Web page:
Africa is the home to 1.2 billion people and what has been described as the world’s largest trade area — the African Continental Free Trade Area. Africa is forging a new path to driving development, and access to financial services will play a significant role in its economic growth. The need to provide improved systems for poverty reduction, if not alleviation, is further accentuated when one considers that 416 million Africans live in extreme poverty, and access to financial services is right at the heart of the solution.
In a review of the impact of financial inclusion on economic growth, the World Bank argues that “such services must be provided responsibly and safely to the consumer, and sustainably to the provider.” Construed appropriately, financial inclusion has the potential to reduce poverty and inequality by helping disadvantaged groups to benefit from opportunities that otherwise would not have been available.
Tony Blair: This is a huge opportunity to help Africa fulfil its potential as a major source of food, not just for Africans, but for the world
IMPROVATE founder & chair Irina Nevzlin: “During the current time of crisis, leaders need to unite and work together to implement common goals and solve common problems.”
TEL AVIV, Israel, Sept. 29, 2020 /PRNewswire/ — IMPROVATE held a first of a kind conference on “food security” with the aim of connecting Israeli technology companies with African nations tackle the continent’s urgent challenge of feeding a rapidly growing population.
Agriculture Ministers of five African nations, The Democratic Republic of Congo, Kenya, Tanzania, Ethiopia and the Kingdom of Eswatini (formerly known as Swaziland) presented to Israeli technology companies the challenges and problems faced by their countries.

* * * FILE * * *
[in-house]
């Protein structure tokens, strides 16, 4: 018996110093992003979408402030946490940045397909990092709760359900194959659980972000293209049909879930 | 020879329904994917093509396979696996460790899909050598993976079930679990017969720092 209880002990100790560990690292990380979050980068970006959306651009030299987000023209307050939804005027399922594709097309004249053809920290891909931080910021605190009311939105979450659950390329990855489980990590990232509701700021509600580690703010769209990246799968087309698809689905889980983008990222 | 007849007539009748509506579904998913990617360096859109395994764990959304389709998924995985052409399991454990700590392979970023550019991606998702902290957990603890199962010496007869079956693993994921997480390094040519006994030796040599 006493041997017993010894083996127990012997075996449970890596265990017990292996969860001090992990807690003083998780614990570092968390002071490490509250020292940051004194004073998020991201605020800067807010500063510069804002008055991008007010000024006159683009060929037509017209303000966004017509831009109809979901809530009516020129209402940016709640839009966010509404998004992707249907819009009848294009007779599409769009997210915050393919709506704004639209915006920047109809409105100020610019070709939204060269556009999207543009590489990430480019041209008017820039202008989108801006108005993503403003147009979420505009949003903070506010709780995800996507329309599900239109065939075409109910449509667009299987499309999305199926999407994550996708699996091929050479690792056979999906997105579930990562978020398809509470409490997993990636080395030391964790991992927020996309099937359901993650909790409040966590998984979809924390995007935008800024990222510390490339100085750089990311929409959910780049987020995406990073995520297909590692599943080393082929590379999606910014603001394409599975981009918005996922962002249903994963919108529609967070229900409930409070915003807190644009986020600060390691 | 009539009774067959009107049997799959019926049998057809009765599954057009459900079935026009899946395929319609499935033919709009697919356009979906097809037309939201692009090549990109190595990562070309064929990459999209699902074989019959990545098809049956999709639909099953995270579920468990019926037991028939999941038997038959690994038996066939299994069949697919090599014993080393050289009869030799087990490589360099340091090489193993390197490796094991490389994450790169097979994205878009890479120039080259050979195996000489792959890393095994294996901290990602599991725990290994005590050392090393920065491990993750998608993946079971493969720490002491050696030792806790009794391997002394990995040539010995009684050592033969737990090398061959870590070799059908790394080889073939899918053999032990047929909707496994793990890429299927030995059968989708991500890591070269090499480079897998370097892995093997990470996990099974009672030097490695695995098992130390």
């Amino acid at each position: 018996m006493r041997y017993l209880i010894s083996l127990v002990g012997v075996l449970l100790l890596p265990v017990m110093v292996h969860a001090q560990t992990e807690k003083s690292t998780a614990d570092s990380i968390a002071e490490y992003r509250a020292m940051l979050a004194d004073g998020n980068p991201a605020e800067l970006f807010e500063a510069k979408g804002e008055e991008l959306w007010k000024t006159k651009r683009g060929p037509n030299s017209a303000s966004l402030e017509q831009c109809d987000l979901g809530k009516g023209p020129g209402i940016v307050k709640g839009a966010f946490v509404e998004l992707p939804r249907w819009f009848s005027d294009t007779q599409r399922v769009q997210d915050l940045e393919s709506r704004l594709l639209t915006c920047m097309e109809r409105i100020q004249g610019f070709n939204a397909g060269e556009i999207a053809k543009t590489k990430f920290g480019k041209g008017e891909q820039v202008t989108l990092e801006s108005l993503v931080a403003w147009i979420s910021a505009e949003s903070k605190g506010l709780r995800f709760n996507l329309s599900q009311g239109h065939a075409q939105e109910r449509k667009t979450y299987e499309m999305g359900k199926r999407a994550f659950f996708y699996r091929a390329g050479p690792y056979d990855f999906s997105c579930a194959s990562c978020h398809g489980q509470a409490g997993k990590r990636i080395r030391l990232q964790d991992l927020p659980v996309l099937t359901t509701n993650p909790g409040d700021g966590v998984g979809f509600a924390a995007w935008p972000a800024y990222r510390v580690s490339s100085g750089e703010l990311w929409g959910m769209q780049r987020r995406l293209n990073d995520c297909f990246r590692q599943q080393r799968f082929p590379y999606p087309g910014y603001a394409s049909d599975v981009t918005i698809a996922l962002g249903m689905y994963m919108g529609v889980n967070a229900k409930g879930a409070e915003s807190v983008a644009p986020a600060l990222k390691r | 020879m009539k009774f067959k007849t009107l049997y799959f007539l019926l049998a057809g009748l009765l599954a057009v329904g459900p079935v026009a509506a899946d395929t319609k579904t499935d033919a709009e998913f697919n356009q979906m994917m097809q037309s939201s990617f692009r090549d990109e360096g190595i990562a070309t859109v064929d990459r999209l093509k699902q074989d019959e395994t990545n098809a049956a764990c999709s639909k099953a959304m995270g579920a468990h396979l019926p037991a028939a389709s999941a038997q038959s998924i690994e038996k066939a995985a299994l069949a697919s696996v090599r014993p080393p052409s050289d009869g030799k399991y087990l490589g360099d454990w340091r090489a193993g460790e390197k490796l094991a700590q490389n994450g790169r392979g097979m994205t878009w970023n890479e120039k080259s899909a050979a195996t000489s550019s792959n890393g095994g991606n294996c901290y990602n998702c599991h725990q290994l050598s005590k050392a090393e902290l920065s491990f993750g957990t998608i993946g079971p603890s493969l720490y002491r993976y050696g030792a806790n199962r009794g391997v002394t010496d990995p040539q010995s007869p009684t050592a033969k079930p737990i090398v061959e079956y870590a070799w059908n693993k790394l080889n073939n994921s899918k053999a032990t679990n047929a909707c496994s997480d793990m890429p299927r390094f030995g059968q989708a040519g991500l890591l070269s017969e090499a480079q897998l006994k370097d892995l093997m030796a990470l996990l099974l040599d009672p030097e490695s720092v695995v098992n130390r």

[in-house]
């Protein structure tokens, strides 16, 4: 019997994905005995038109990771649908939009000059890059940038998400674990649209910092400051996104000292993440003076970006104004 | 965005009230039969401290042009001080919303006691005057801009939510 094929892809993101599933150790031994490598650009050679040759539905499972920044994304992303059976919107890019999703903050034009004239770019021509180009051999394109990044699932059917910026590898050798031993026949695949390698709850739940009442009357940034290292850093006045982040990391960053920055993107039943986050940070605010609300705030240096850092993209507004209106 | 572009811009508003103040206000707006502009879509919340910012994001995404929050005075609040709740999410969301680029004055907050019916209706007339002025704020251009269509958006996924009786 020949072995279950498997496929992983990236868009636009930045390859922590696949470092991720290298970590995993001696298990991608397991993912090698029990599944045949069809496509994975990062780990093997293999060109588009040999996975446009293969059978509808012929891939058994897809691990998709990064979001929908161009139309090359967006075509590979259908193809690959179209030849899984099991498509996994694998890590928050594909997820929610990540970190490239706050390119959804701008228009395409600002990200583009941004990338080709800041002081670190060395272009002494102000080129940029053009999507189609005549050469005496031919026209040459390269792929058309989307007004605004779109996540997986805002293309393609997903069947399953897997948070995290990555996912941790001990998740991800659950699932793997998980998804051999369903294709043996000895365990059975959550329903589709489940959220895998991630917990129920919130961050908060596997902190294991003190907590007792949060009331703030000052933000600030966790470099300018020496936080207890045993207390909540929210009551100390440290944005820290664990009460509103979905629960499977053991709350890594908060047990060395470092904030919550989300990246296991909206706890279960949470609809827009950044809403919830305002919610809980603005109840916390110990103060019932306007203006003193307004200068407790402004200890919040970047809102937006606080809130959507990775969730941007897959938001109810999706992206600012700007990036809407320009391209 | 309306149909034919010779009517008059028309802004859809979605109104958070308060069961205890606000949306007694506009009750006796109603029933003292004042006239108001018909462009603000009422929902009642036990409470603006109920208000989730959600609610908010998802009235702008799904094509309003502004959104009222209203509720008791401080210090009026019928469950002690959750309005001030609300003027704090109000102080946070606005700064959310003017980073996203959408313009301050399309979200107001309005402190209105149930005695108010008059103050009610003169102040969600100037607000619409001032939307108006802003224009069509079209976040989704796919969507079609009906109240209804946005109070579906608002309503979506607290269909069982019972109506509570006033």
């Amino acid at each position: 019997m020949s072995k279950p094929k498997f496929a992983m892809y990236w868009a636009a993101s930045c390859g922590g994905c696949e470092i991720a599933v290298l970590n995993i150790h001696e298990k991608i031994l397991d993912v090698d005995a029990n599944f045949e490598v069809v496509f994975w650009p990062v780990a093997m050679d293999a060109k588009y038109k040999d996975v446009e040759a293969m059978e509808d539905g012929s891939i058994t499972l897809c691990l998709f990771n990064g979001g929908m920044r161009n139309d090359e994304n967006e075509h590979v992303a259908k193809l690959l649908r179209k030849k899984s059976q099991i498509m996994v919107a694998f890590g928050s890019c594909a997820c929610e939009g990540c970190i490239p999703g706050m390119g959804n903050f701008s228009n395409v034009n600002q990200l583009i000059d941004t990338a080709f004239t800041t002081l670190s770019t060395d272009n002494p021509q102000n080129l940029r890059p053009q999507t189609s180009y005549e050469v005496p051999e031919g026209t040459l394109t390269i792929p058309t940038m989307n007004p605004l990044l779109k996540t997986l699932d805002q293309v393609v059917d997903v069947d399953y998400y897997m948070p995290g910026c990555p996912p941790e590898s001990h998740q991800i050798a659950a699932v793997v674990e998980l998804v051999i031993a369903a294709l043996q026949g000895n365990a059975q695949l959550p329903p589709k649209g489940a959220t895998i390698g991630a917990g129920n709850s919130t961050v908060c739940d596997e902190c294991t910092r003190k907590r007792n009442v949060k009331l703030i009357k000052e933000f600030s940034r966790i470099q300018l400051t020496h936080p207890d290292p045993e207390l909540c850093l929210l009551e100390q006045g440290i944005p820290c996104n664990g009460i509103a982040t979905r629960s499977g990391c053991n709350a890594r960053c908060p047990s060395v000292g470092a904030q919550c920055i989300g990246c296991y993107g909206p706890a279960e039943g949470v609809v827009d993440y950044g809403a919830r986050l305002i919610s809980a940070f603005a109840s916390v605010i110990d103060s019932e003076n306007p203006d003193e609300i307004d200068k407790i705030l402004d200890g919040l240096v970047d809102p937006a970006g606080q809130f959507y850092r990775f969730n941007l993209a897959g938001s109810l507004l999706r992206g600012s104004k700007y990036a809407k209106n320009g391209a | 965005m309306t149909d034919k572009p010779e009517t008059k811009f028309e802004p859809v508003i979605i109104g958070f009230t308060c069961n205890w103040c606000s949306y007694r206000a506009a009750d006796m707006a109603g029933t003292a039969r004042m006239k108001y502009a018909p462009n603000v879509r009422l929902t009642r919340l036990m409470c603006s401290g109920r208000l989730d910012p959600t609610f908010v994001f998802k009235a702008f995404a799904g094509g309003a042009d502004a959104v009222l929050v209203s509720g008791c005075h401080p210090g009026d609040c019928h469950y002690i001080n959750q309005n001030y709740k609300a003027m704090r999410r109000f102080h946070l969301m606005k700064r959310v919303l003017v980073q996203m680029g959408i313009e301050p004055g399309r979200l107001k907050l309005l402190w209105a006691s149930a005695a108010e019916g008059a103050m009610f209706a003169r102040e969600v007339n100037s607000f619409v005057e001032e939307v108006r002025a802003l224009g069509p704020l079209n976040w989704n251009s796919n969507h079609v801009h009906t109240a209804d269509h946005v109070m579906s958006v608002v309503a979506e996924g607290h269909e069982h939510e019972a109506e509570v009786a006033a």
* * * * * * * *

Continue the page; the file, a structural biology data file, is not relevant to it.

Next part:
Millennia of strategic breeding, including a hook-up with an Asian cousin centuries ago, have made African cattle resilient to drought, heat waves and disease, according to a genetic analysis released Monday.
Their ability to withstand extreme weather and sickness will be put to the test in coming decades as climate change exacerbates the continent’s extreme weather, researchers reported in the journal Nature Genetics.
Genome sequencing of specimens from 16 breeds of African cattle revealed an “evolutionary jolt” some 900 years ago when indigenous breeds were crossed with a South Asian species, known as Zebu, said Olivier Hanotte, principal scientist at the Nairobi-based International Livestock Research Institute (ILRI) and senior author of the study.
The local cattle, called Taurine, had already adapted to endure humid climes plagued by vector-borne diseases such as trypanosomiasis, or sleeping sickness.
The humped Zebu added traits that allow cattle to survive in hot, dry climates typical
Climate change poses a significant threat to cultural and architectural heritage sites around the world—but the majority of relevant research centers solely on the losses faced by wealthier countries. In 2017, for instance, a study found that just one percent of research on climate change’s effects on heritage focused on iconic landmarks in Africa.
A new survey published in the journal Azania: Archaeological Research in Africa strives to addresses this shortage by highlighting at-risk heritage sites and practices across the African continent.
“Without significant intervention some of Africa’s most important heritage will be lost as a result of the direct and indirect impacts of climate change over the coming decades,” write co-authors Joanne Clarke, Elizabeth Edna Wangui, Grace W. Ngaruiya and Nick Brooks for the Conversation. “… The next ten years will be a critical period in which research agendas can be developed that will have a practical application